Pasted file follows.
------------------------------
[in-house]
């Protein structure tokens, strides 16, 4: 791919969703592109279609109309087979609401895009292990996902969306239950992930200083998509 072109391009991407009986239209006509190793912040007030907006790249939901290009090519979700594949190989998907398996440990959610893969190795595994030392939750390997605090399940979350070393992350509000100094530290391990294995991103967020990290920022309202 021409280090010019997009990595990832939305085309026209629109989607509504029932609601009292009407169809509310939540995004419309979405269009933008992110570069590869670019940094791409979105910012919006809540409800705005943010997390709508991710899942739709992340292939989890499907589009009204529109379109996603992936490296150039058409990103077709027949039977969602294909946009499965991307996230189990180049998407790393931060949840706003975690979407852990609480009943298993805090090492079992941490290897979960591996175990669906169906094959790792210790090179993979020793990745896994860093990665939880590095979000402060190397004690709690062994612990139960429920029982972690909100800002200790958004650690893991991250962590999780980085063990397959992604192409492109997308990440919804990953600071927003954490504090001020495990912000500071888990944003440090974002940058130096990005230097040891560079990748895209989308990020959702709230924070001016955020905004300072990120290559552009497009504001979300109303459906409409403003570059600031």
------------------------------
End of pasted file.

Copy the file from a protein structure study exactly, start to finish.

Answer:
[in-house]
């Protein structure tokens, strides 16, 4: 791919969703592109279609109309087979609401895009292990996902969306239950992930200083998509 072109391009991407009986239209006509190793912040007030907006790249939901290009090519979700594949190989998907398996440990959610893969190795595994030392939750390997605090399940979350070393992350509000100094530290391990294995991103967020990290920022309202 021409280090010019997009990595990832939305085309026209629109989607509504029932609601009292009407169809509310939540995004419309979405269009933008992110570069590869670019940094791409979105910012919006809540409800705005943010997390709508991710899942739709992340292939989890499907589009009204529109379109996603992936490296150039058409990103077709027949039977969602294909946009499965991307996230189990180049998407790393931060949840706003975690979407852990609480009943298993805090090492079992941490290897979960591996175990669906169906094959790792210790090179993979020793990745896994860093990665939880590095979000402060190397004690709690062994612990139960429920029982972690909100800002200790958004650690893991991250962590999780980085063990397959992604192409492109997308990440919804990953600071927003954490504090001020495990912000500071888990944003440090974002940058130096990005230097040891560079990748895209989308990020959702709230924070001016955020905004300072990120290559552009497009504001979300109303459906409409403003570059600031």